• Our findings show that internal co-publications and sole ones are higher for small size teams and that the Lorenz distributions of these two indicators are unequal in favor of small size teams. We discuss the implications of our findings for science policy, beyond size, such as the output- instead of input-based perspective to form a team, time requirement to build a collaborative team, inter- and intra-disciplinarity oriented research, team directorship, etc.

Current opinion on the role of vitamin D supplementation in respiratory infections and asthma/COPD exacerbations: A need to establish publication guidelines for overcoming the unpublished data.

The role of prophylactic vitamin D supplementation in the prevention and treatment of respiratory infections and other related pathologies has been extensively explored with conflicting results.
The aim of this systematic review and meta-analysis was to evaluate the prophylactic and therapeutic effects of vitamin D administration on respiratory infections.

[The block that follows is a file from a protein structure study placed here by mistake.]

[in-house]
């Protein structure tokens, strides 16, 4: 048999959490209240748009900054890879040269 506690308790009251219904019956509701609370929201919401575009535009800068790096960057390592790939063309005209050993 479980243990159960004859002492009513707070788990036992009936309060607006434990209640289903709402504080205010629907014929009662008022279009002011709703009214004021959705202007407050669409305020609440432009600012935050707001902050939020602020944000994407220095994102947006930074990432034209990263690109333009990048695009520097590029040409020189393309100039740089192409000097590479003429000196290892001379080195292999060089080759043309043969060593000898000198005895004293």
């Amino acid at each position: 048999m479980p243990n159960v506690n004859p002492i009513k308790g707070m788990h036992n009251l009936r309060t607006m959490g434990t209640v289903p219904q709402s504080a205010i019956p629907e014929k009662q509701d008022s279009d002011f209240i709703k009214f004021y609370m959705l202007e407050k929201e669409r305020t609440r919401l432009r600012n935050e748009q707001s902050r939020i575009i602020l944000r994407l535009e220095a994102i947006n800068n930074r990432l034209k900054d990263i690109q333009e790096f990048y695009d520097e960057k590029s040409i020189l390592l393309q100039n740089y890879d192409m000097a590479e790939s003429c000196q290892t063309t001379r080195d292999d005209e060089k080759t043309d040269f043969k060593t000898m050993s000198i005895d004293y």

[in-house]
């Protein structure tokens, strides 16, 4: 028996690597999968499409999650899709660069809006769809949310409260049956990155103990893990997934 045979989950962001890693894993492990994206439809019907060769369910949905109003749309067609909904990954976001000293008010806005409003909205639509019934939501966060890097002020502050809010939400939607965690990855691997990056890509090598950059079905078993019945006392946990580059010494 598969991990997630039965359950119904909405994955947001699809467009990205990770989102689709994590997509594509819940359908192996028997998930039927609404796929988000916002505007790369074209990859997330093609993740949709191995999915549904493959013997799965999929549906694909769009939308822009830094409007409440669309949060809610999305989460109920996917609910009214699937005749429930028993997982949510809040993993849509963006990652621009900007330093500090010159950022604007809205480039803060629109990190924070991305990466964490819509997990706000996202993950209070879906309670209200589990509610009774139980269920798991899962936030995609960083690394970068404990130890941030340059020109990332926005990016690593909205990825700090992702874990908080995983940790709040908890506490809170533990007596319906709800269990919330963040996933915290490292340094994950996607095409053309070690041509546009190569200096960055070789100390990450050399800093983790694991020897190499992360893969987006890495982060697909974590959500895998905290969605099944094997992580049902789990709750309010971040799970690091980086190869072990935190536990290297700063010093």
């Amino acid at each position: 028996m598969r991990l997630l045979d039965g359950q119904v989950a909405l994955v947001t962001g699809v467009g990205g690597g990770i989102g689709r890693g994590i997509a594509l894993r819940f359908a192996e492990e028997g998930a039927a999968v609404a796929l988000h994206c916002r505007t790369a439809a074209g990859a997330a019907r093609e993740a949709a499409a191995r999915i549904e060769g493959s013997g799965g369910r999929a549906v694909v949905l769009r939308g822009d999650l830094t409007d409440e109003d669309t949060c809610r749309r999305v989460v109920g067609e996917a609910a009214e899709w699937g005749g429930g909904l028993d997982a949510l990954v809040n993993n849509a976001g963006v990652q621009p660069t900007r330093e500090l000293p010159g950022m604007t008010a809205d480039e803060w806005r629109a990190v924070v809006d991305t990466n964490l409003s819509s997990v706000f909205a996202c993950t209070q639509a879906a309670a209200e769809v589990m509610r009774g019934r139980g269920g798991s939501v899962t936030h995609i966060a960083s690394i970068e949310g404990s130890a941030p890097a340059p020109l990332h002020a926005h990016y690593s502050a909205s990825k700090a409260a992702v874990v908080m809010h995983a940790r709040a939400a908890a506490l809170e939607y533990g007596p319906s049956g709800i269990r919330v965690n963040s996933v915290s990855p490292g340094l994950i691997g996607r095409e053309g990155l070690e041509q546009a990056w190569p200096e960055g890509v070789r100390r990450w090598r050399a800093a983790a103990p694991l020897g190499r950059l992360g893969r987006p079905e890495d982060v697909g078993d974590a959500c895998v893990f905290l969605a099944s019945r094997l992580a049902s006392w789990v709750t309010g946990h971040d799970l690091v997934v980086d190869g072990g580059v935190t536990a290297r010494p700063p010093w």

A systematic search was performed and randomized controlled trials (RCTs) of vitamin D supplementation and a total of 65 RCTs involving 50,554 participants were included.
 The overall incidence of respiratory infections in terms of count data (OR: 0.87; 95%CI [0.80-0.95]; p = 0.0028; I2 = 43%) and event rate (IRR: 0.81; 95%CI [0.70-0.95]; p = 0.010; I2 = 79%) was significantly reduced in the intervention group.
However, no effect of vitamin D on duration or upper respiratory tract infection severity was observed following the overall analysis.
Subgroup analyses revealed more details regarding the protective effect of particular dose ranges, administration frequencies and trial durations on different disease types.
 Despite between-study heterogeneity was high for most outcomes and publication bias may have led to an effect size overestimation of incidence count data, vitamin D supplementation could be beneficial in improving resistance to overall respiratory infections, particularly when administered on a daily basis.